Korja & Heikkinen (1995) as well as Puura & Floden (1999) suggested that the long-lasting voluminous AMCG magmatism at 1.65-1.50 Ga in the Baltic Shield and beneath the Baltic Sea could have been a result of decompressional melting caused by the extension of the lithosphere and thinning of the crust during post-collisional collapse in the latest Svecofennian. Differently, Ahall et al. (2000) and Andersson et al. (2002) emphasized the temporal relationship/correlation between the accretionary growth of Baltica towards the present west and episodic pulses of rapakivi magmatism, which were accommodated in discrete N-S-trending belts younging towards the southwest. We agree that the 1.63-1.60 Ga magmatism in Estonia, Finland and Lithuania was in accord with one of the major stages of the Gothian orogeny at 1.62-1.55 Ga. The extension and deformation of the lithosphere and its melting in continental back-arc settings were the most probable causes of that magmatism and the associated metamorphism (Skridlaite et al. 2014).
We have identified Mesoproterozoic granodiorites within the 1850-1820 Ma Kursiai charnockitic batholith, which makes up most of the Palaeoproterozoic crust in NW Lithuania. The obtained 1625 [+ or -] 6 Ma magmatic crystallization age of the Velaiciai-2 granodiorite agrees well with the latest Palaeoproterozoic-early Mesoproterozoic extension of the crust and widespread AMCG and A-type granitoid magmatism in Estonia and Latvia as well as Finland and Sweden in the Baltic Shield. We suggest that all these processes, including the development of the EW-trending Telsiai deformation zone in Lithuania, represent a far-field feedback response of the Palaeoproterozoic continental crust to the Gothian orogeny at the SW margin of the East European Craton.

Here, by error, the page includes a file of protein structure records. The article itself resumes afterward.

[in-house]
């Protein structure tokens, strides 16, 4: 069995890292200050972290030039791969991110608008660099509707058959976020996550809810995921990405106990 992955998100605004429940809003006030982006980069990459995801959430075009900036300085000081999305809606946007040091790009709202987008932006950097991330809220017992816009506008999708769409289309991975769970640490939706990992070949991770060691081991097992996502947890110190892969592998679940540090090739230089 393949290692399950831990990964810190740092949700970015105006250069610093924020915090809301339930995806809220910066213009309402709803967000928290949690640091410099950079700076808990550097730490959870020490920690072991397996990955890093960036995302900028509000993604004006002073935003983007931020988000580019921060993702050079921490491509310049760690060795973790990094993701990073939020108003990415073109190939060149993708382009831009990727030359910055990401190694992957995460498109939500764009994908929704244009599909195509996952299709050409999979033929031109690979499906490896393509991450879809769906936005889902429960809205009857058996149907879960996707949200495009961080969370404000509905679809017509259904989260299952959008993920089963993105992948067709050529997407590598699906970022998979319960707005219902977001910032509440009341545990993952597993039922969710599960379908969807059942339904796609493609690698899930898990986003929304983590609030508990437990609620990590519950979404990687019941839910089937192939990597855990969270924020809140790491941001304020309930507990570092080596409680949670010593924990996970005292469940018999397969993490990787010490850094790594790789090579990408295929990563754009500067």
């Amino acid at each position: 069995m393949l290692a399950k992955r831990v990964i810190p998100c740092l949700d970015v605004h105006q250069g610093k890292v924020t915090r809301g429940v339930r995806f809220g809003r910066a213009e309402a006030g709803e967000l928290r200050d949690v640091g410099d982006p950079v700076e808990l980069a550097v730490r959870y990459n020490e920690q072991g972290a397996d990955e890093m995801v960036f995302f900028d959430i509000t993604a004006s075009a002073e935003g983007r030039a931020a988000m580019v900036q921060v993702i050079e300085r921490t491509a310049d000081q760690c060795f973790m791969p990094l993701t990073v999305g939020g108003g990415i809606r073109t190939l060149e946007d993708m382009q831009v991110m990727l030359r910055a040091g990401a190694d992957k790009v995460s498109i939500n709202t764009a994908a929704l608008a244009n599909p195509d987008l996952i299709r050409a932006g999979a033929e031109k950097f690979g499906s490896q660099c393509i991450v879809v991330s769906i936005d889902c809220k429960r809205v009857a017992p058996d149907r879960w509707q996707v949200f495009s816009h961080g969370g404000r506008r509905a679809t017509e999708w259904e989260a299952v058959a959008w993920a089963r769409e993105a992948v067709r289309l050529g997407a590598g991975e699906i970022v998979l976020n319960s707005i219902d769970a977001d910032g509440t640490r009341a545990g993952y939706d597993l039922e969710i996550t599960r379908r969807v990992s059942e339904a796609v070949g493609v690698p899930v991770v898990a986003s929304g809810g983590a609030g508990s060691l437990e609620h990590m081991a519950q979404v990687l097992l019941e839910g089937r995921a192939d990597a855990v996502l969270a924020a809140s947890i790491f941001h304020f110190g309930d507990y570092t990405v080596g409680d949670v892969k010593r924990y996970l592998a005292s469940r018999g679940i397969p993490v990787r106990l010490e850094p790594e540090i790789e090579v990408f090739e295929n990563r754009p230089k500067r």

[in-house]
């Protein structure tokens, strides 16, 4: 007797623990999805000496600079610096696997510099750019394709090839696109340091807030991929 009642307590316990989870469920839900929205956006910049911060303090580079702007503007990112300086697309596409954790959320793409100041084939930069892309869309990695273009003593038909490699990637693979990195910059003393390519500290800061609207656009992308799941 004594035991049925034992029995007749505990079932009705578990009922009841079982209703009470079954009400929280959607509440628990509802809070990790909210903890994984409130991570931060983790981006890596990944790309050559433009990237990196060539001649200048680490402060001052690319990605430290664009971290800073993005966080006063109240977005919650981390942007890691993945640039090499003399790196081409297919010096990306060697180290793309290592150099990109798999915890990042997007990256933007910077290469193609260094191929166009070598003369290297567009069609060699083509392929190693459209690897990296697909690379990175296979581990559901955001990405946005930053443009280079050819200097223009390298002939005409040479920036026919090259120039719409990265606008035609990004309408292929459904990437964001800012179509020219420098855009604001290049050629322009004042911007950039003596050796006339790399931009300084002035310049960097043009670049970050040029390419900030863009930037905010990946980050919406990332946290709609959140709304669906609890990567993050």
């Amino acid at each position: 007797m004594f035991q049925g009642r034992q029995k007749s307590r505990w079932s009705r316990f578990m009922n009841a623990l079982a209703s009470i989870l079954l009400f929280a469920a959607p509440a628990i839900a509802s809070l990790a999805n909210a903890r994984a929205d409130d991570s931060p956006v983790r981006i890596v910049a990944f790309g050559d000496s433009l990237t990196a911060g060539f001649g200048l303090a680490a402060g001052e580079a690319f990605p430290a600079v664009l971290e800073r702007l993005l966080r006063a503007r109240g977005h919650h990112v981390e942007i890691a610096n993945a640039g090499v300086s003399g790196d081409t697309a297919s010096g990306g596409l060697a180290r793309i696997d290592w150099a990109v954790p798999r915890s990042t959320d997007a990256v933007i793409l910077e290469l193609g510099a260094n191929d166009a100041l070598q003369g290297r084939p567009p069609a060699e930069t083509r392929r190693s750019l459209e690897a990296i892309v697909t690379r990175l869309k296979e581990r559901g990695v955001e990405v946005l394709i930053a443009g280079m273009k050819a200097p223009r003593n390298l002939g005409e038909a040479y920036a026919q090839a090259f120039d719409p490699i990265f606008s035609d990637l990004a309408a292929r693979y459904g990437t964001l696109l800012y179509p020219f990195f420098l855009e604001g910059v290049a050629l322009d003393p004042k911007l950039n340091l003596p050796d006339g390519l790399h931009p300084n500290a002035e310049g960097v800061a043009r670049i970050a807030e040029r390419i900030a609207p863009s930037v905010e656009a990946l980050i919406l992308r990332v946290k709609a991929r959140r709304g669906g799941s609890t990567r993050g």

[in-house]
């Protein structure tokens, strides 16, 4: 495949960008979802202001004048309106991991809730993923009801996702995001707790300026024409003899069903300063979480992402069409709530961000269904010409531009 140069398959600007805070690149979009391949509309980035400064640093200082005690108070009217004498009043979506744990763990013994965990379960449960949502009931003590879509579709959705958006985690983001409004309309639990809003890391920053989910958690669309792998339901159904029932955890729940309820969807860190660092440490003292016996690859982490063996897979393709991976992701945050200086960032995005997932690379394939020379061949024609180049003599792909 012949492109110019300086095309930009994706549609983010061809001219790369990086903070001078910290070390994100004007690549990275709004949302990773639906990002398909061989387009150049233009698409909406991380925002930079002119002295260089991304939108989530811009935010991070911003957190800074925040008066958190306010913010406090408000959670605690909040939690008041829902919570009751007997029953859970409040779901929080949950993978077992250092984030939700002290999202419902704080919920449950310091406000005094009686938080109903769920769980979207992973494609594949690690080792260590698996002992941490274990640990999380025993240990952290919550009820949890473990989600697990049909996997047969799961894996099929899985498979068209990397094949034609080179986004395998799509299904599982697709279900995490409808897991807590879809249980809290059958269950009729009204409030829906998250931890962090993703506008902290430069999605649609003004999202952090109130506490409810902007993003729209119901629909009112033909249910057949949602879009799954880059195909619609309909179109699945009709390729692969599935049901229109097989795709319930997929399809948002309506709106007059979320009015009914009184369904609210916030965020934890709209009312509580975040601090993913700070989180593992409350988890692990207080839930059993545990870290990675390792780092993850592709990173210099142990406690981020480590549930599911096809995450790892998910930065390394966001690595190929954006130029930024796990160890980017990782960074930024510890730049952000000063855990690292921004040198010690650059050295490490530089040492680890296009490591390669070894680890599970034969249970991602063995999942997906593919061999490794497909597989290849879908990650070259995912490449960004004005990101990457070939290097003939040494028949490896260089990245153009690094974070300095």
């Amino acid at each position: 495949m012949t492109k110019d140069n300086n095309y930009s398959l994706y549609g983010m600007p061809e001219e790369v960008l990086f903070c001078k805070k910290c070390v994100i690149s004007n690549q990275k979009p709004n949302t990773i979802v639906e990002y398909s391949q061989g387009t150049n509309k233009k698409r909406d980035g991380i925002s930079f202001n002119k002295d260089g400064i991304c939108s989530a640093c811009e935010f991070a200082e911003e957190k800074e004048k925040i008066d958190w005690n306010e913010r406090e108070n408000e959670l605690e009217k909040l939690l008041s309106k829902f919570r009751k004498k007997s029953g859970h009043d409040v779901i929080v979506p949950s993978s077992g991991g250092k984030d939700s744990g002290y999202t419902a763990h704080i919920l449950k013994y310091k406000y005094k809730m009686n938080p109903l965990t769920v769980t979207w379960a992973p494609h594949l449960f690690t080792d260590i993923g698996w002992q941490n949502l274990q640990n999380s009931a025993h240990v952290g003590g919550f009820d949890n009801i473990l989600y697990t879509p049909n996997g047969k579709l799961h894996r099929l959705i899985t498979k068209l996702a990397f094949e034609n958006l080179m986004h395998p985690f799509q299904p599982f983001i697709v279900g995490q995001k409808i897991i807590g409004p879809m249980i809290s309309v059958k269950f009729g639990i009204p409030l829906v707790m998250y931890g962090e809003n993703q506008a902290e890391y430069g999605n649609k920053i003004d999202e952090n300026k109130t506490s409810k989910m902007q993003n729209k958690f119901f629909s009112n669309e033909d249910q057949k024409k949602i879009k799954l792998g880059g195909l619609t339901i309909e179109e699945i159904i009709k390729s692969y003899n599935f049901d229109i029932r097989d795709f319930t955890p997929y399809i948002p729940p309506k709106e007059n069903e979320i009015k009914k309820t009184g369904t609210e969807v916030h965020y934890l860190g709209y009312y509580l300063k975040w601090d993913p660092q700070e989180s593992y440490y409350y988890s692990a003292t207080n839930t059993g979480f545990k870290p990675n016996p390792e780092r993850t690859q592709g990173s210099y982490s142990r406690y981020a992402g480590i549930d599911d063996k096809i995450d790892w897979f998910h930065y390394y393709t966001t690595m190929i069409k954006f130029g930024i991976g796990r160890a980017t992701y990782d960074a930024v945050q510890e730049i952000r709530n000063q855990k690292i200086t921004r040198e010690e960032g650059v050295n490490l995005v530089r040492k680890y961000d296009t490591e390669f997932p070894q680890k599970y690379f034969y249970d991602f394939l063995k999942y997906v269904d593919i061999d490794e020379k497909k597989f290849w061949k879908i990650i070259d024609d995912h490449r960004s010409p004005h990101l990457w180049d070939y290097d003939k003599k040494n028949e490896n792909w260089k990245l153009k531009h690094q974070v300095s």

Acknowledgements. This is a contribution to the project 'Precambrian rock provinces and active tectonic boundaries across the Baltic Sea and in adjacent areas' of the Visby Programme of the Swedish Institute and to the European Union's Structural Funds project 'Postdoctoral Fellowship Implementation in Lithuania', supported by the Lithuanian Science Council. Thanks are due to Maya Kamenetsky and Jay Thompson, University of Tasmania, for their assistance with making the mineral analyses. Dzmitry Kurlovich, Minsk State University, Belarus, has helped much with the drawing of the map of the region. J. Kirs and J. Wiszniewska are thanked for their reviews of the manuscript.
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Irma Vejelyte (a,b), Svetlana Bogdanova (c) and Grazina Skridlaite (d)
(a) Centre for Physical Sciences and Technology Vilnius, A. Gostauto 9, LT-01108 Vilnius, Lithuania; firstname.lastname@example.org
(b) Present address: ARC Centre of Excellence in Ore Deposits (CODES) and School of Physical Sciences, University of Tasmania, Private Bag 79, Hobart, Tasmania, Australia 7001
(c) Department of Geology, Lund University, Solvegatan 12, SE-22362 Lund, Sweden
(d) Institute of Geology and Geography, Nature Research Centre, Akademijos 2, LT-08412 Vilnius, Lithuania
Received 29 August 2014, accepted 10 December 2014